On 21 April 1770, a procession passed by the imperial summer palace of Schönbrunn, consisting of 21 state coaches, followed by 36 fine carriages, with a total of 450 horses and an accompanying personal suite of some 257 people. This was the beginning of a two and a half week journey for the future Marie Antoinette, already French Dauphine by proxy, from Vienna to Versailles.
She was the eventual embodiment of the Austrian half of the Treaty of Versailles, signed just a year after her birth, on 1 May 1756. This treaty, the result of an extraordinary volte-face in European foreign policy with the rapprochement of Austria and France, was helped by the political stance that Austria’s arch-enemy, Prussia, had taken with England. Because of the claims asserted by Frederick II on Silesia – a Habsburg birthright – the subsequent invasion by Prussia of Maria Theresia’s dominions resulted in what became known as the War of the Austrian Succession, prompted through the sudden death of Maria Theresia’s father, the Holy Roman Emperor Charles VI in 1740.
Charles VI had made desperate attempts to get the European Great Powers to recognise his daughter Maria Theresia as his rightful heir because of his lack of any surviving male offspring. Indeed, the so-called ‘Pragmatic Sanction’ of 1713 was proclaimed by Charles VI four years before the birth of Maria Theresia, probably in an attempt to address the possible eventuality of his having daughters as the only children to succeed him.The eleventh daughter of Maria Theresia and her fifteenth surviving child, Archduchess Maria Antonia Josepha Johanna, was known within the imperial family as ‘Antoine’. The diminutive of her name draws important attention to the French blood that flowed through her veins, her father Francis Stephen having been a Duke of Lorraine, though he was forced to renounce the duchy as part of the negotiations that eventually enabled him to marry the Archduchess Maria Theresia, receiving the grand Duchy of Tuscany instead by way of compensation.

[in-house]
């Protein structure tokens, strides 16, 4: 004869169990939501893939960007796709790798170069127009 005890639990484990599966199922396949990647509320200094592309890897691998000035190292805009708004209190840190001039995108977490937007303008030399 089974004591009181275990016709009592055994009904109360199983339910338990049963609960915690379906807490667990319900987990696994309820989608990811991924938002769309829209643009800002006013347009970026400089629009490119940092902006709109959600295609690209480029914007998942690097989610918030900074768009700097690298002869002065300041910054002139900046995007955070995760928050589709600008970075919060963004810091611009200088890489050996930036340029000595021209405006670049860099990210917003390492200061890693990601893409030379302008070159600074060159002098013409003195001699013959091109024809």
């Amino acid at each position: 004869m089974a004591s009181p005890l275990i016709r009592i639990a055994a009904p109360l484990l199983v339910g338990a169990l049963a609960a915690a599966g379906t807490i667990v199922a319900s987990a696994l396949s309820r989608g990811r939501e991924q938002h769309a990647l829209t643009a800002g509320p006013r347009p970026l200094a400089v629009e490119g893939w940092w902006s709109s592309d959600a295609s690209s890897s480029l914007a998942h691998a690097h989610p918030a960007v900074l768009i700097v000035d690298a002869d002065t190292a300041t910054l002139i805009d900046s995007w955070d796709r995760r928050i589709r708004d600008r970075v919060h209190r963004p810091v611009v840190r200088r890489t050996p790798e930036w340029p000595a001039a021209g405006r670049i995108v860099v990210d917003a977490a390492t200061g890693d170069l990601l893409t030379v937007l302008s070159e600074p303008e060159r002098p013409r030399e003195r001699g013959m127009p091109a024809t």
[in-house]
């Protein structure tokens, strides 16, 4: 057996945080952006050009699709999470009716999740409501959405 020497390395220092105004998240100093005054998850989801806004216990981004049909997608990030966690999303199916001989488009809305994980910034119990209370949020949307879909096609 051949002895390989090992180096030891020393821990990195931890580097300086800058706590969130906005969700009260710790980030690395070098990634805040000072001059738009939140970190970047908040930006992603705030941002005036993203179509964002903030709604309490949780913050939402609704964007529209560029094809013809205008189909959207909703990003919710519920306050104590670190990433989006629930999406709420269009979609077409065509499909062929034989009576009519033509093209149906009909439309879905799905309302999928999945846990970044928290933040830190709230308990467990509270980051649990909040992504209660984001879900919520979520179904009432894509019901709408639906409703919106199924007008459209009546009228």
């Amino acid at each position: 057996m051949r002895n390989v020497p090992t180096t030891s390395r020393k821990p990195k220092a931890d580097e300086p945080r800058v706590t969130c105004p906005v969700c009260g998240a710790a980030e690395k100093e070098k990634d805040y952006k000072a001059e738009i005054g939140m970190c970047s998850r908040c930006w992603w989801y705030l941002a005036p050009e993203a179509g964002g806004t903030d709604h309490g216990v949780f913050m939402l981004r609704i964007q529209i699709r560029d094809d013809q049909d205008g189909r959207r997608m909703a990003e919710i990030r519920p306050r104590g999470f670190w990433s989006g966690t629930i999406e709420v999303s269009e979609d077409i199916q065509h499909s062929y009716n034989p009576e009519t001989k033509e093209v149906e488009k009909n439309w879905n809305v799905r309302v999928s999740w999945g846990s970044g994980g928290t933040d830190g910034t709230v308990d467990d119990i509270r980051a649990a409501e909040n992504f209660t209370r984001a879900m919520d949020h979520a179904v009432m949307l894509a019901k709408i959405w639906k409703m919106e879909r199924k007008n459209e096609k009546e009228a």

As Antonia Fraser points out, the Lorraine connection – deeply significant for a future Queen of France – was rendered lesser by the fact that Lorraine was an independent adjoining principality and that consequently, any prince of Lorraine was not viewed in the same way as was a royal prince of France, or French duke. Thus, the way that the future Marie Antoinette’s ancestry was regarded was pre-set in French minds before her arrival, where she was known at the anti-Austrian French court as “L’Autrichienne”.
The sense of her being the daughter of Lorraine – a ‘foreign’, adjoining principality, meant that this underlined the sense of her being an “outsider” in French royal terms and thus unequal to its exacting demands of pedigree and etiquette. This, despite the fact that her blood-line included the second wife of ‘Monsieur’ – the younger brother of Louis XIV – the Orleans Palatine-born princess known popularly as ‘Liselotte’, her paternal great-grandmother. Francis Stephen, elected Holy Roman Emperor in his own right, spoke French as his only language throughout his life. Marie Antoinette’s own French would only ultimately improve with her hasty re-education, which sought to make good the gaps that for a future Queen of France, would desperately need to be filled, now it was clear she had been chosen. By the time that Marie Antoinette set out for France, her command of French was relatively fluent.